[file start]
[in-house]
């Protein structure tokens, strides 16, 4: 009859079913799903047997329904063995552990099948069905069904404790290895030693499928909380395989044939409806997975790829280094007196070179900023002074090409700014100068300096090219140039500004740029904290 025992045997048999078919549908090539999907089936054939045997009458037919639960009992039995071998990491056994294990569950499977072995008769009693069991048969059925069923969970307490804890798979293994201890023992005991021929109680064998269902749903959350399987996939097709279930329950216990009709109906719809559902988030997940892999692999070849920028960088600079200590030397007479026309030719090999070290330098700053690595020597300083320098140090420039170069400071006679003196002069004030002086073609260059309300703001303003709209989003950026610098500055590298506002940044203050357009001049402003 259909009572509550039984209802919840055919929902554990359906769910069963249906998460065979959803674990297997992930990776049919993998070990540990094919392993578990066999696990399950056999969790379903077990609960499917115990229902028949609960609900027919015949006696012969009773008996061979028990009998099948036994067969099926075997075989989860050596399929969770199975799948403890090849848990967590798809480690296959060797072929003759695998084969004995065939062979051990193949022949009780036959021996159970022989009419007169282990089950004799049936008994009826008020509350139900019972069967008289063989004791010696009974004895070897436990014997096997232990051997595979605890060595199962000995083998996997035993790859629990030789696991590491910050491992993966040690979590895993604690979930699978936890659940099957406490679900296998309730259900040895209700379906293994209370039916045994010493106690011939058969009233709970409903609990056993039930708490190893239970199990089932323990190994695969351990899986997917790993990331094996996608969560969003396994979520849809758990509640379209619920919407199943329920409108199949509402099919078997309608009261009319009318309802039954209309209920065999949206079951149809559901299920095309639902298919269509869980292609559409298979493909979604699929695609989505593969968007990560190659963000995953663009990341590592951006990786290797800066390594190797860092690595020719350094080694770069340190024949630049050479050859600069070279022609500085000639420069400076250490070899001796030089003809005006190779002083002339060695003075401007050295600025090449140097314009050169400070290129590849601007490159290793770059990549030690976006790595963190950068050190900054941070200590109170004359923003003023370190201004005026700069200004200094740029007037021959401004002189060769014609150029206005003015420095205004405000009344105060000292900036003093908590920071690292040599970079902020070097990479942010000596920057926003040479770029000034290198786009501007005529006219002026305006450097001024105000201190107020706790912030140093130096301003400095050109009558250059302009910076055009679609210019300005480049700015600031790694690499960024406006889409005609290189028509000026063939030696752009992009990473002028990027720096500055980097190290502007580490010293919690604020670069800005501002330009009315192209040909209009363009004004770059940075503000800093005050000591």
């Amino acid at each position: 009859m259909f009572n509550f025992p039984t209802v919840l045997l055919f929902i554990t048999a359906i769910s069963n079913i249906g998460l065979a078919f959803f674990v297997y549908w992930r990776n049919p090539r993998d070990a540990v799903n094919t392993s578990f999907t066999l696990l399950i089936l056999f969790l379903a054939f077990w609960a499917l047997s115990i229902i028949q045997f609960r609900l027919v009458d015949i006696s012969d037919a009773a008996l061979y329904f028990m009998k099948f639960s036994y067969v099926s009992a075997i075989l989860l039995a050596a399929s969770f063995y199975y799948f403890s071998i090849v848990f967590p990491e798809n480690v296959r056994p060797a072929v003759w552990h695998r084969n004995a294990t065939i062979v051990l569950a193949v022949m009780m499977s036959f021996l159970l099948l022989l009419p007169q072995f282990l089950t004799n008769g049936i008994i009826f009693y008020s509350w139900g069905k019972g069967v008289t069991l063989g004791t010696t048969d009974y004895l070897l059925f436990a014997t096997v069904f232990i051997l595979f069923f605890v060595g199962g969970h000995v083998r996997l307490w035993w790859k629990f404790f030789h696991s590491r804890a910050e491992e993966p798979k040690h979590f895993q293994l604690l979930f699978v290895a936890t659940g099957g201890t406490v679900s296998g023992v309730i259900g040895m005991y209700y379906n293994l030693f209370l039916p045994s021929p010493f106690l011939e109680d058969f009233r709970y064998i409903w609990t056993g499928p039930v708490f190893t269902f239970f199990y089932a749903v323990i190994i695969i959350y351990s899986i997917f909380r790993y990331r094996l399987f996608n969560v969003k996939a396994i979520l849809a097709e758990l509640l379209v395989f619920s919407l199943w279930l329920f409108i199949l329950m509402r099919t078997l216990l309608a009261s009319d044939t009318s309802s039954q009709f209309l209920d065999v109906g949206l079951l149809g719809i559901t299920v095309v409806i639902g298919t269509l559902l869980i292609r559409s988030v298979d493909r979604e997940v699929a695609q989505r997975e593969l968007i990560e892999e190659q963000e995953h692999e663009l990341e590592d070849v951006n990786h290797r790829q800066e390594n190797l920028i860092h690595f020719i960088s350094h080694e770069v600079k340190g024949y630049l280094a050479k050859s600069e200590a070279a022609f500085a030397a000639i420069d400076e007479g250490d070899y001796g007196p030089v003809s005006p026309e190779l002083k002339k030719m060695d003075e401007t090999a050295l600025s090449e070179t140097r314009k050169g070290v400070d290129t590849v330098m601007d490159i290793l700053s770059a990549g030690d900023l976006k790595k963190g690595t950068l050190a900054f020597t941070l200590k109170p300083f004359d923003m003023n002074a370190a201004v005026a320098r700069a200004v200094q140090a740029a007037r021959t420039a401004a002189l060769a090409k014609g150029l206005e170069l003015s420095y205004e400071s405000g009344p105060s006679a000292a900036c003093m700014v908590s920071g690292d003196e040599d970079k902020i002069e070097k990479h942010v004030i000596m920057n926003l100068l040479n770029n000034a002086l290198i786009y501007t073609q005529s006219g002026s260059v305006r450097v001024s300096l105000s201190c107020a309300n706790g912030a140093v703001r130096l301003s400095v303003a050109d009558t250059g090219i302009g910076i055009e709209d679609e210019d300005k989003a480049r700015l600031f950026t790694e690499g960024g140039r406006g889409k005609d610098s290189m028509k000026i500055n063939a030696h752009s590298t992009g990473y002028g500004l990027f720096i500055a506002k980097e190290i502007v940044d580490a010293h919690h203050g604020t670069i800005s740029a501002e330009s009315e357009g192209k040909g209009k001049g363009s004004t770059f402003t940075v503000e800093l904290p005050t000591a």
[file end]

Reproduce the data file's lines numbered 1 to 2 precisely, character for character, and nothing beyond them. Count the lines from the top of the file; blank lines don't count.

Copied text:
[in-house]
């Protein structure tokens, strides 16, 4: 009859079913799903047997329904063995552990099948069905069904404790290895030693499928909380395989044939409806997975790829280094007196070179900023002074090409700014100068300096090219140039500004740029904290 025992045997048999078919549908090539999907089936054939045997009458037919639960009992039995071998990491056994294990569950499977072995008769009693069991048969059925069923969970307490804890798979293994201890023992005991021929109680064998269902749903959350399987996939097709279930329950216990009709109906719809559902988030997940892999692999070849920028960088600079200590030397007479026309030719090999070290330098700053690595020597300083320098140090420039170069400071006679003196002069004030002086073609260059309300703001303003709209989003950026610098500055590298506002940044203050357009001049402003 259909009572509550039984209802919840055919929902554990359906769910069963249906998460065979959803674990297997992930990776049919993998070990540990094919392993578990066999696990399950056999969790379903077990609960499917115990229902028949609960609900027919015949006696012969009773008996061979028990009998099948036994067969099926075997075989989860050596399929969770199975799948403890090849848990967590798809480690296959060797072929003759695998084969004995065939062979051990193949022949009780036959021996159970022989009419007169282990089950004799049936008994009826008020509350139900019972069967008289063989004791010696009974004895070897436990014997096997232990051997595979605890060595199962000995083998996997035993790859629990030789696991590491910050491992993966040690979590895993604690979930699978936890659940099957406490679900296998309730259900040895209700379906293994209370039916045994010493106690011939058969009233709970409903609990056993039930708490190893239970199990089932323990190994695969351990899986997917790993990331094996996608969560969003396994979520849809758990509640379209619920919407199943329920409108199949509402099919078997309608009261009319009318309802039954209309209920065999949206079951149809559901299920095309639902298919269509869980292609559409298979493909979604699929695609989505593969968007990560190659963000995953663009990341590592951006990786290797800066390594190797860092690595020719350094080694770069340190024949630049050479050859600069070279022609500085000639420069400076250490070899001796030089003809005006190779002083002339060695003075401007050295600025090449140097314009050169400070290129590849601007490159290793770059990549030690976006790595963190950068050190900054941070200590109170004359923003003023370190201004005026700069200004200094740029007037021959401004002189060769014609150029206005003015420095205004405000009344105060000292900036003093908590920071690292040599970079902020070097990479942010000596920057926003040479770029000034290198786009501007005529006219002026305006450097001024105000201190107020706790912030140093130096301003400095050109009558250059302009910076055009679609210019300005480049700015600031790694690499960024406006889409005609290189028509000026063939030696752009992009990473002028990027720096500055980097190290502007580490010293919690604020670069800005501002330009009315192209040909209009363009004004770059940075503000800093005050000591």